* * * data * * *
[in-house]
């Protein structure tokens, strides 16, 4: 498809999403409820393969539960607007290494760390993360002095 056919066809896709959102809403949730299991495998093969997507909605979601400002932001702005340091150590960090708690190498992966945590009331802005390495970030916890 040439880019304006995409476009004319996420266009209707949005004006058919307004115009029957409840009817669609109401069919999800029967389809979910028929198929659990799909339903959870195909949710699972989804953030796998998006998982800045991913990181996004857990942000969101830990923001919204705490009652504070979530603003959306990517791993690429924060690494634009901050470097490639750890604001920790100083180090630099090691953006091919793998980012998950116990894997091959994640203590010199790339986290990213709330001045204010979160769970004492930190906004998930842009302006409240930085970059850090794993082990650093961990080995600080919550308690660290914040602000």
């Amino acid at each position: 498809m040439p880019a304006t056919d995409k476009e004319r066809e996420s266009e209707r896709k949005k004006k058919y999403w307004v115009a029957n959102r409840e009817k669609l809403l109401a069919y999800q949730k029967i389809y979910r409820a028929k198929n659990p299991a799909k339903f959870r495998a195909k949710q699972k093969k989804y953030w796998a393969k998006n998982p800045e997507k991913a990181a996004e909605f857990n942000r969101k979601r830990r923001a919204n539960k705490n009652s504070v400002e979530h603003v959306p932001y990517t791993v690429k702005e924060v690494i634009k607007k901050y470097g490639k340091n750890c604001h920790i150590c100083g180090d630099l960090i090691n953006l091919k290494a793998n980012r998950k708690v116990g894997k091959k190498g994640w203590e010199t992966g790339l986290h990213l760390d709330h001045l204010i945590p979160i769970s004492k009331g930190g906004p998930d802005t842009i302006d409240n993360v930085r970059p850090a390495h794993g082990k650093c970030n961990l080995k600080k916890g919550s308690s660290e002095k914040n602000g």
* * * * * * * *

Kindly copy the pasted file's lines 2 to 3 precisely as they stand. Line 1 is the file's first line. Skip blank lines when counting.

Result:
């Protein structure tokens, strides 16, 4: 498809999403409820393969539960607007290494760390993360002095 056919066809896709959102809403949730299991495998093969997507909605979601400002932001702005340091150590960090708690190498992966945590009331802005390495970030916890 040439880019304006995409476009004319996420266009209707949005004006058919307004115009029957409840009817669609109401069919999800029967389809979910028929198929659990799909339903959870195909949710699972989804953030796998998006998982800045991913990181996004857990942000969101830990923001919204705490009652504070979530603003959306990517791993690429924060690494634009901050470097490639750890604001920790100083180090630099090691953006091919793998980012998950116990894997091959994640203590010199790339986290990213709330001045204010979160769970004492930190906004998930842009302006409240930085970059850090794993082990650093961990080995600080919550308690660290914040602000």
């Amino acid at each position: 498809m040439p880019a304006t056919d995409k476009e004319r066809e996420s266009e209707r896709k949005k004006k058919y999403w307004v115009a029957n959102r409840e009817k669609l809403l109401a069919y999800q949730k029967i389809y979910r409820a028929k198929n659990p299991a799909k339903f959870r495998a195909k949710q699972k093969k989804y953030w796998a393969k998006n998982p800045e997507k991913a990181a996004e909605f857990n942000r969101k979601r830990r923001a919204n539960k705490n009652s504070v400002e979530h603003v959306p932001y990517t791993v690429k702005e924060v690494i634009k607007k901050y470097g490639k340091n750890c604001h920790i150590c100083g180090d630099l960090i090691n953006l091919k290494a793998n980012r998950k708690v116990g894997k091959k190498g994640w203590e010199t992966g790339l986290h990213l760390d709330h001045l204010i945590p979160i769970s004492k009331g930190g906004p998930d802005t842009i302006d409240n993360v930085r970059p850090a390495h794993g082990k650093c970030n961990l080995k600080k916890g919550s308690s660290e002095k914040n602000g």